When we had sufficiently rested, we began our descent. I took a bite of jerky as we walked and within seconds, and without any warning whatsoever, threw it back up. I had no time to find an appropriate place to hide the content of my indiscretion at all. I’m guessing that it was the altitude although I never did feel nauseous.
Once we were down a bit, the weather turned hot again, and I had to tie my jacket once again around my waist. The descent is hard because of the strain on your joints. Most of the trail is rock and you’re more likely to slip coming down than going up so we needed to be somewhat careful of our speed and balance.
We got back to our campsite and packed up. There was a debate between us. I wanted to stay the night, relax, have a nice meal, a campfire perhaps. We could go to one of the campsites and visit with others since we were early enough to still snag a site for our tent. She was insistent on heading to the car and sleeping at a hotel in Lone Pine. Our permit did not allow for a second night and she didn’t want to get penalized for camping without a permit. I argued that no one would penalize two older women who were too tired to hike out. She was adamant and the tent was hers, so we hiked all the way back to my car and drove to town. We could only find one motel with an available room, the historic Dow Villa, which was famous for hosting celebrities like John Wayne, Gene Autry and Roy Rogers. We called home to report that we had summitted and were now safely tucked in for the night.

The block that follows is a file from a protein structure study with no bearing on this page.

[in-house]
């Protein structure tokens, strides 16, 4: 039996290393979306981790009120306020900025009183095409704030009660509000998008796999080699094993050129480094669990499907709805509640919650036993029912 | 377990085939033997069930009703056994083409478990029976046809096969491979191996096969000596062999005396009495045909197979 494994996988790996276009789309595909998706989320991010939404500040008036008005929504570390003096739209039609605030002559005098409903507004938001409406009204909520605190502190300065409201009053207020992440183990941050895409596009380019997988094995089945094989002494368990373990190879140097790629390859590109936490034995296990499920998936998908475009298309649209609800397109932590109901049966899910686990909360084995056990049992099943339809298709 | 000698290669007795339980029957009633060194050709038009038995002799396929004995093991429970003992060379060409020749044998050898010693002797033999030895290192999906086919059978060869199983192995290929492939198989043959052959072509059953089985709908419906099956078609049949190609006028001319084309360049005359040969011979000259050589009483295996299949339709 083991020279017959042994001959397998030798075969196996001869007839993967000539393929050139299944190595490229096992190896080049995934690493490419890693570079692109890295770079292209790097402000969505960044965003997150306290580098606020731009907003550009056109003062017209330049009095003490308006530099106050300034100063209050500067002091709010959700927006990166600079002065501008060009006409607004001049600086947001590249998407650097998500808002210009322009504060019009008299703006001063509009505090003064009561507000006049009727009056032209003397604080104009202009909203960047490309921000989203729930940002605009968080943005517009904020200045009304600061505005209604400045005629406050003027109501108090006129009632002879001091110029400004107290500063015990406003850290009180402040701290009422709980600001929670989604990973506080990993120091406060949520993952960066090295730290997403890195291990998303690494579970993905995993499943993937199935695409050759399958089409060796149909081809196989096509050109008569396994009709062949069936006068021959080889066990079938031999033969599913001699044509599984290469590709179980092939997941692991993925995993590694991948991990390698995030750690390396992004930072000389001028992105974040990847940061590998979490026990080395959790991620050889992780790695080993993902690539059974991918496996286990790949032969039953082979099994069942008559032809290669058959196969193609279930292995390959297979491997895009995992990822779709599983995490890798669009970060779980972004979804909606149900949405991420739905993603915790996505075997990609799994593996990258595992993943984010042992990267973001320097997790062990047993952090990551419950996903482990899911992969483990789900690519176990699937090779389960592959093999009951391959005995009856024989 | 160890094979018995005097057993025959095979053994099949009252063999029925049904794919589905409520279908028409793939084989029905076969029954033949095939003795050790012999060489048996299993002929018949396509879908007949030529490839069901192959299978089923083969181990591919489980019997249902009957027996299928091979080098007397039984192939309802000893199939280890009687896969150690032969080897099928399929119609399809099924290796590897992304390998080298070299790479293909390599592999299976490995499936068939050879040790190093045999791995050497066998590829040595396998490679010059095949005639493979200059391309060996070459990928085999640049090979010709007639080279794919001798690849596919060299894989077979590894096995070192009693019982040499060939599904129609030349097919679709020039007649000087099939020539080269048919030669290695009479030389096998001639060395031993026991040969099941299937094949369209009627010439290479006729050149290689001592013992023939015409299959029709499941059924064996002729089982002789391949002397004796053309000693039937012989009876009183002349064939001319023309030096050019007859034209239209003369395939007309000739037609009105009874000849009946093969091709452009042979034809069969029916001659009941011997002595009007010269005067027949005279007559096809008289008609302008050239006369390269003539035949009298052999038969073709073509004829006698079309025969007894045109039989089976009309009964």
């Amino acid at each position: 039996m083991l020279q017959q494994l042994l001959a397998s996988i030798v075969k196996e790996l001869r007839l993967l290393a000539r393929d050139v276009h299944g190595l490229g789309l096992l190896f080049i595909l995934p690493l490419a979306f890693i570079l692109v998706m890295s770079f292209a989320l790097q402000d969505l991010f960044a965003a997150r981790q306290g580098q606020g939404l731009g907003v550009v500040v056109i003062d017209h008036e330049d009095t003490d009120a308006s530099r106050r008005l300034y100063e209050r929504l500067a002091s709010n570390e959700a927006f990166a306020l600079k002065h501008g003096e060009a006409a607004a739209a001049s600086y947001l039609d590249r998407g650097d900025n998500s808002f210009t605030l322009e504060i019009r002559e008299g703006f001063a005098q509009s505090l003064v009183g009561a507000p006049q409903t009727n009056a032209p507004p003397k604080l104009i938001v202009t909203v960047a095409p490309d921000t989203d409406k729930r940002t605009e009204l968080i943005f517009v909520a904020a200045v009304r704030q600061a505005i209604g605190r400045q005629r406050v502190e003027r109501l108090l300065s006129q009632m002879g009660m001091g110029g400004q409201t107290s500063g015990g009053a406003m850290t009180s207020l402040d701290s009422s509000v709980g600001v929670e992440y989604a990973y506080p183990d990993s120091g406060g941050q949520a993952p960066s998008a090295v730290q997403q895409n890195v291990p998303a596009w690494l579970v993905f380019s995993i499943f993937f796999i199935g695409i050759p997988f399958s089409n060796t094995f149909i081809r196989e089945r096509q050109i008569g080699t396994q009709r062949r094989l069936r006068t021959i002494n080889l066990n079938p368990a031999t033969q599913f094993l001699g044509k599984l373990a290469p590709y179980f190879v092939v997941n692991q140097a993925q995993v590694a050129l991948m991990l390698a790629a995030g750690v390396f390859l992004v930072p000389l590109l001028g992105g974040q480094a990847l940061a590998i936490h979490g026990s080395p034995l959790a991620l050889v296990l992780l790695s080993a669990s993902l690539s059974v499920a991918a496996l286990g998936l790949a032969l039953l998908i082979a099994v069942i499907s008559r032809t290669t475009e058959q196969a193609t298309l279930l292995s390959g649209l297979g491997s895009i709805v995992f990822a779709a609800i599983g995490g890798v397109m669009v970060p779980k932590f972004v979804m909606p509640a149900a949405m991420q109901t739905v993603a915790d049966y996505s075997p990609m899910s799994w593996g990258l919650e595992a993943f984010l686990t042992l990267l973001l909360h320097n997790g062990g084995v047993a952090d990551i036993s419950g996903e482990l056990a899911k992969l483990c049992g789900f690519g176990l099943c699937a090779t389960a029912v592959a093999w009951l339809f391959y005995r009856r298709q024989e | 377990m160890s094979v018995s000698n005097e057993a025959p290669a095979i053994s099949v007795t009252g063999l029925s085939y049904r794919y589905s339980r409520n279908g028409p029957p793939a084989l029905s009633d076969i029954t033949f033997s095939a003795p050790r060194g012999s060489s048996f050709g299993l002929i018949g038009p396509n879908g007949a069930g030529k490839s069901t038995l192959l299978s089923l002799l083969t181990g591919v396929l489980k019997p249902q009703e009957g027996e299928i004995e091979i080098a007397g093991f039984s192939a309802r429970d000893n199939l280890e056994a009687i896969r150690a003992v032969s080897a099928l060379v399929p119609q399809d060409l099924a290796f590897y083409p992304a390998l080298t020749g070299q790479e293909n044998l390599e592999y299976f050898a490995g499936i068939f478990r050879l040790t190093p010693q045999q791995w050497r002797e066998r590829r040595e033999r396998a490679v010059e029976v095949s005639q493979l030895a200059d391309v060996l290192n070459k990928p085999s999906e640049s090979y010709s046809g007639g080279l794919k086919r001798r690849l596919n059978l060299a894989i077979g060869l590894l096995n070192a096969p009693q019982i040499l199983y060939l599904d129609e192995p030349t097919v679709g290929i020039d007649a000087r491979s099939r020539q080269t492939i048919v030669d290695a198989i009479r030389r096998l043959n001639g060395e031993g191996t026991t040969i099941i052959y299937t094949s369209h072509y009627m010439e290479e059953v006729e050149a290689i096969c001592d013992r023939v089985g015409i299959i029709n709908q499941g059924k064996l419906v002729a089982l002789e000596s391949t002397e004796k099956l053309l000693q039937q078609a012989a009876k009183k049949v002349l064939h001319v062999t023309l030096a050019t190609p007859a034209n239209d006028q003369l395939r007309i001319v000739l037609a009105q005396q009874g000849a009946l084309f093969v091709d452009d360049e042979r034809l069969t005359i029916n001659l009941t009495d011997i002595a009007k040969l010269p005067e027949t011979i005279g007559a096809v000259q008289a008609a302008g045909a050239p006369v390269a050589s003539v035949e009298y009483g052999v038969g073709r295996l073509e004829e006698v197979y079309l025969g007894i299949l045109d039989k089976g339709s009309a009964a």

I had read bloggers talk about the altitude sickness. My research showed that you could get Acetazolamide to elevate the ailment. I had been in Breckenridge, CO a few years earlier and had been nauseous for the first days. Reading a Whitney blogger enlightened me to what must have happened in Colorado, and, now I would be able to prevent it on this adventure. The doctor said I was wise to come to him. His son had attempted Whitney and was so sick from the altitude that they had to air lift him out. Thankfully, the medication worked.
Many hikers train for Whitney. We did not. I work out with weights and/or running and as a result I was fit. My body did not complain on the hike whatsoever. I wasn’t sore the next day. The one and only challenge was oxygen. People do train for the altitude, but we had not. I knew of people who had attempted to summit Whitney but had to turn around because of the altitude.
I noticed that a vast majority of hikers were twenty-something males. There were very few women, or older people. Given that my cousin and I were both female and older made me feel like we had bragging rights. I read that only an estimated 1/3 of the people who attempt Whitney actually summit. I attribute our success to the determination that we were going to summit no matter what. I think mental tenacity is the best training. Fatigue and the inability to properly inhale oxygen were not allowed into our psyches and as a result, we beat the odds.